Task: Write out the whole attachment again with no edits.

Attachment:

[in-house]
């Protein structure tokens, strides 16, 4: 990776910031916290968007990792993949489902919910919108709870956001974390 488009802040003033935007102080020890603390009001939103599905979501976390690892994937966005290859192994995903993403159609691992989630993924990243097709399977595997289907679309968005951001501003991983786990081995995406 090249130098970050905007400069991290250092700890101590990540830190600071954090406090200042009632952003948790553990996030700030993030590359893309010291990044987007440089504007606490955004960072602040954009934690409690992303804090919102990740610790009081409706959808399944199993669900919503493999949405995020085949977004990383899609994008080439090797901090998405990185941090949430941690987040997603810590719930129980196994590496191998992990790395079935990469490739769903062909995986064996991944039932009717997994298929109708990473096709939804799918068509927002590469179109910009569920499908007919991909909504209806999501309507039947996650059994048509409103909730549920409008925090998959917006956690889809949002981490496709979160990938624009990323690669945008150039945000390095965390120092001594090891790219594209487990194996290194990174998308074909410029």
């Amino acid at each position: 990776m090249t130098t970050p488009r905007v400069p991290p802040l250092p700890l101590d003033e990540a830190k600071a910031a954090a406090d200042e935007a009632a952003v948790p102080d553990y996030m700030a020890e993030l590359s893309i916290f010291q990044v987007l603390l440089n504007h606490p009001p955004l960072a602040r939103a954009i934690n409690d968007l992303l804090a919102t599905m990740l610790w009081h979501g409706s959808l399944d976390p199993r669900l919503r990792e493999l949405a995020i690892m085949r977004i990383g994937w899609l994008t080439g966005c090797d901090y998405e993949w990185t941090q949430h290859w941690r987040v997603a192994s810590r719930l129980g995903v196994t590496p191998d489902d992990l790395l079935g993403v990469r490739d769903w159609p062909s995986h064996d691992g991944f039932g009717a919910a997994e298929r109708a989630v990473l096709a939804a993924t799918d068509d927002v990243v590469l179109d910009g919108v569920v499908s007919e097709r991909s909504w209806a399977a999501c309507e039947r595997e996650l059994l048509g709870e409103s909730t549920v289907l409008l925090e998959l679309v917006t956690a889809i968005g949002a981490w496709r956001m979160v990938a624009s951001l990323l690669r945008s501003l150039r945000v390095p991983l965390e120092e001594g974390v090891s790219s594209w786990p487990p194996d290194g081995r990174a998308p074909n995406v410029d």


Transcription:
[in-house]
């Protein structure tokens, strides 16, 4: 990776910031916290968007990792993949489902919910919108709870956001974390 488009802040003033935007102080020890603390009001939103599905979501976390690892994937966005290859192994995903993403159609691992989630993924990243097709399977595997289907679309968005951001501003991983786990081995995406 090249130098970050905007400069991290250092700890101590990540830190600071954090406090200042009632952003948790553990996030700030993030590359893309010291990044987007440089504007606490955004960072602040954009934690409690992303804090919102990740610790009081409706959808399944199993669900919503493999949405995020085949977004990383899609994008080439090797901090998405990185941090949430941690987040997603810590719930129980196994590496191998992990790395079935990469490739769903062909995986064996991944039932009717997994298929109708990473096709939804799918068509927002590469179109910009569920499908007919991909909504209806999501309507039947996650059994048509409103909730549920409008925090998959917006956690889809949002981490496709979160990938624009990323690669945008150039945000390095965390120092001594090891790219594209487990194996290194990174998308074909410029």
């Amino acid at each position: 990776m090249t130098t970050p488009r905007v400069p991290p802040l250092p700890l101590d003033e990540a830190k600071a910031a954090a406090d200042e935007a009632a952003v948790p102080d553990y996030m700030a020890e993030l590359s893309i916290f010291q990044v987007l603390l440089n504007h606490p009001p955004l960072a602040r939103a954009i934690n409690d968007l992303l804090a919102t599905m990740l610790w009081h979501g409706s959808l399944d976390p199993r669900l919503r990792e493999l949405a995020i690892m085949r977004i990383g994937w899609l994008t080439g966005c090797d901090y998405e993949w990185t941090q949430h290859w941690r987040v997603a192994s810590r719930l129980g995903v196994t590496p191998d489902d992990l790395l079935g993403v990469r490739d769903w159609p062909s995986h064996d691992g991944f039932g009717a919910a997994e298929r109708a989630v990473l096709a939804a993924t799918d068509d927002v990243v590469l179109d910009g919108v569920v499908s007919e097709r991909s909504w209806a399977a999501c309507e039947r595997e996650l059994l048509g709870e409103s909730t549920v289907l409008l925090e998959l679309v917006t956690a889809i968005g949002a981490w496709r956001m979160v990938a624009s951001l990323l690669r945008s501003l150039r945000v390095p991983l965390e120092e001594g974390v090891s790219s594209w786990p487990p194996d290194g081995r990174a998308p074909n995406v410029d």